Agent Green

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Ranch Hand UC-123B spraying defoliant in 1962

Agent Green is the code name for a powerful herbicide and defoliant used by the U.S. military in its herbicidal warfare program during the Vietnam War. The name comes from the green stripe painted on the barrels to identify the contents. Largely inspired by the British use of herbicides and defoliants during the Malayan Emergency, it was one of the so-called "Rainbow Herbicides". Agent Green was only used between 1962 and 1964, during the early "testing" stages of the spraying program.

Agent Green was mixed with Agent Pink and used for crop destruction. A total of 20,000 gallons of Agent Green were procured.[1]

Agent Green's only active ingredient was 2,4,5-trichlorophenoxyacetic acid (2,4,5-T), one of the common phenoxy herbicides of the era. Even prior to Operation Ranch Hand (1962-1971) it was known[2][3][4][5][6][7] that a dioxin, 2,3,7,8-tetrachlorodibenzo-para-dioxin (TCDD), is produced as a side product of the manufacture of 2,4,5-T, and was thus present in any of the herbicides that used it. Because Agent Green's only active ingredient was 2,4,5-T, along with the similar Agent Pink, and earlier-produced batches of 2,4,5-T having higher TCDD-levels,[8] it contained many times the average level of dioxin found in Agent Orange.

During much of the fighting in the Vietnam War, chemical agents were used by the United States to defoliate the landscape. Although many different chemical agents were used, the most well known today is "Agent Orange," one of the "Rainbow Herbicides"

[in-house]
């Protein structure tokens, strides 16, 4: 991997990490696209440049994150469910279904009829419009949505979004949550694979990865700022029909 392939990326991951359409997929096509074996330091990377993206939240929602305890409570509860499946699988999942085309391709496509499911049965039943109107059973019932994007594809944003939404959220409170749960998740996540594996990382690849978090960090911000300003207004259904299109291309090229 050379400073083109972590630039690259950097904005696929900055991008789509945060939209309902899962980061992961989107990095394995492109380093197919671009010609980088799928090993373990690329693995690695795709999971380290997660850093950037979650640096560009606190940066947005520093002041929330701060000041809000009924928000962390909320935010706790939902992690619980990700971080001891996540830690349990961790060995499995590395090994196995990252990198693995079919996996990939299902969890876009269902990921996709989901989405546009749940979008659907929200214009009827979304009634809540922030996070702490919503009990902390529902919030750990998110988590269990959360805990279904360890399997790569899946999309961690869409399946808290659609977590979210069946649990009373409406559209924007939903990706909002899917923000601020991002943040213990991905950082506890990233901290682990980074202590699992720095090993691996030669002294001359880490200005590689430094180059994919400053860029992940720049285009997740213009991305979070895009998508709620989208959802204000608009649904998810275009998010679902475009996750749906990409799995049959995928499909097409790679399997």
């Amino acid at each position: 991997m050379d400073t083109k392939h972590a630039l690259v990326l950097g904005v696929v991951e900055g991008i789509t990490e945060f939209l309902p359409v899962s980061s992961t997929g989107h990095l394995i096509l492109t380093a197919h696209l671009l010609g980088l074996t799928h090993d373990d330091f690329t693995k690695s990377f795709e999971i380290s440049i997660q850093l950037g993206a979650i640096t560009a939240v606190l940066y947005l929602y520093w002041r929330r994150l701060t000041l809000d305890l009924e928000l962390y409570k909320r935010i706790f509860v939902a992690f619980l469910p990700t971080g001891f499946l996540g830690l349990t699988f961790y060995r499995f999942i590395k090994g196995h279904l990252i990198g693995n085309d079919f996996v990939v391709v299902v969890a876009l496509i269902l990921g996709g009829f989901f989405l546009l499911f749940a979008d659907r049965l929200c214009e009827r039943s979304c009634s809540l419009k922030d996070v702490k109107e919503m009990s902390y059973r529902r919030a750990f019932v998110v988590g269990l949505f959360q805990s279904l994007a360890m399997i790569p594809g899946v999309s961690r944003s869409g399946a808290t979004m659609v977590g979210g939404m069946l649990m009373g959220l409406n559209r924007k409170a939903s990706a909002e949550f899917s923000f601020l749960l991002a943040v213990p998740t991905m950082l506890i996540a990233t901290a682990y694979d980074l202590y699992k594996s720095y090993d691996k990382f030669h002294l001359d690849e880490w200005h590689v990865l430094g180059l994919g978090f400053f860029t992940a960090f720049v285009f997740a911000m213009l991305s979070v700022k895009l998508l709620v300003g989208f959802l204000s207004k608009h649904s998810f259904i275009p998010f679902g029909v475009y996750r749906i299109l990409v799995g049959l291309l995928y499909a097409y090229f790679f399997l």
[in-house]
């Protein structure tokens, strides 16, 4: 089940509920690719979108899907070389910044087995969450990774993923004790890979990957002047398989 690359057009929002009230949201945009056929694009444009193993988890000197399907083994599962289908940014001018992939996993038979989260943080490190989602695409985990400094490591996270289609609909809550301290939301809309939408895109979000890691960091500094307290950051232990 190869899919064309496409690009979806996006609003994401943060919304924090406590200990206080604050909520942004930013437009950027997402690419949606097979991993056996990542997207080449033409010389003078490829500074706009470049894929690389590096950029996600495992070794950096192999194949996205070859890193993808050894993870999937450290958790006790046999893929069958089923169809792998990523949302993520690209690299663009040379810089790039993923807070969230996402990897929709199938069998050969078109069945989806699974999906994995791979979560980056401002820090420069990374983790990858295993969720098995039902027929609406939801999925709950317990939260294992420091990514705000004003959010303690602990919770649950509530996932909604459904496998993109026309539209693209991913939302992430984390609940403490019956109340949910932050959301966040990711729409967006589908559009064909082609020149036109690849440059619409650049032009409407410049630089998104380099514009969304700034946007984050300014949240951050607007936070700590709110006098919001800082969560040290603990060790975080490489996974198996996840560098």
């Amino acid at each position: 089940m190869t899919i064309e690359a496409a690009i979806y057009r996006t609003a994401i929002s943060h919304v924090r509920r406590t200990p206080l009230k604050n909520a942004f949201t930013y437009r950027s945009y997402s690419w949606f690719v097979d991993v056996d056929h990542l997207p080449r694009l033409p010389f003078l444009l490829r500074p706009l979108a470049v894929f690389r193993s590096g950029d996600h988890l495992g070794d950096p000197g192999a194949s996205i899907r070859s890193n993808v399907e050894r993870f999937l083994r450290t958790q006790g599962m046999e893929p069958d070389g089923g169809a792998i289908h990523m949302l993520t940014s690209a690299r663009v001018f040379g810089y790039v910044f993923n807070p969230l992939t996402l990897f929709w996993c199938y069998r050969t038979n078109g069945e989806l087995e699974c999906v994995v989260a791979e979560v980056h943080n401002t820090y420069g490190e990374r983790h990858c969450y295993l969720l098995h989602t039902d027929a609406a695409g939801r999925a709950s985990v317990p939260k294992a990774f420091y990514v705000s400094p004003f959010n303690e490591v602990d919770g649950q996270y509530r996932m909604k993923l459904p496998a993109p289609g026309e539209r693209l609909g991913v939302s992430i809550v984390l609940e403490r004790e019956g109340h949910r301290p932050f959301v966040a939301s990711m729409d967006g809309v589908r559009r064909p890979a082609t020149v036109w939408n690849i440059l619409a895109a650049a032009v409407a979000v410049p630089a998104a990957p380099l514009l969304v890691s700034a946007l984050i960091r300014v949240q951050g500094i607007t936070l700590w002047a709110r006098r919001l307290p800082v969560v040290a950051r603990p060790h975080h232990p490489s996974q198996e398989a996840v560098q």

1. ^ Young Alvin. The History, Use, Disposition and Environmental Fate of Agent Orange. Springer. 2009. pg. 174
  2. ^ Berufliche Akne (sog. Chlorakne) durch chlorierte aromatische zyklische Äther Von J. Kimmig und K. H. Schulz in Dermatologica Vol. 115, 1957, p.540-6 (German; with English and French summaries; cited in CA 1958:22227) (accessed 2013-07-29)
  3. ^ Table TCDD-UNFÄLLE - Eine Bilanz des Schreckens pp. 54-59 in Seveso ist überall - Die tödlichen Risiken der Chemie by Egmont R. Koch, Fritz Vahrenholt; 1978, ISBN 3 462 012908 (accessed 2013-07-29)
  4. ^ p. 49 in Seveso ist überall - Die tödlichen Risiken der Chemie by Egmont R. Koch, Fritz Vahrenholt; 1978, ISBN 3 462 012908
  5. ^ Peter H. Schuck: Agent Orange on Trial: Mass Toxic Disasters in the Courts p. 17 (accessed 2013-07-29)
  6. ^ "Chemical companies, US authorities knew dangers of Agent Orange" by Jon Dillingham; August 10, 2009 (accessed 2013-07-29)
  7. ^ REPORT TO SECRETARY OF THE DEPARTMENT OF VETERANS AFFAIRS ON THE ASSOCIATION BETWEEN ADVERSE HEALTH EFFECTS AND EXPOSURE TO AGENT ORANGE Archived 2016-04-06 at the Wayback Machine as Reported by Special Assistant Admiral E.R. Zumwalt, Jr., May 5, 1990 (accessed 2013-07-29)
  8. ^ Stellman, Jeanne et al. The Extent and patterns of usage of Agent Orange and other herbicides in Vietnam Nature, Vol. 422 (17 April 2003) pp. 681-687 (accessed 2013-07-28)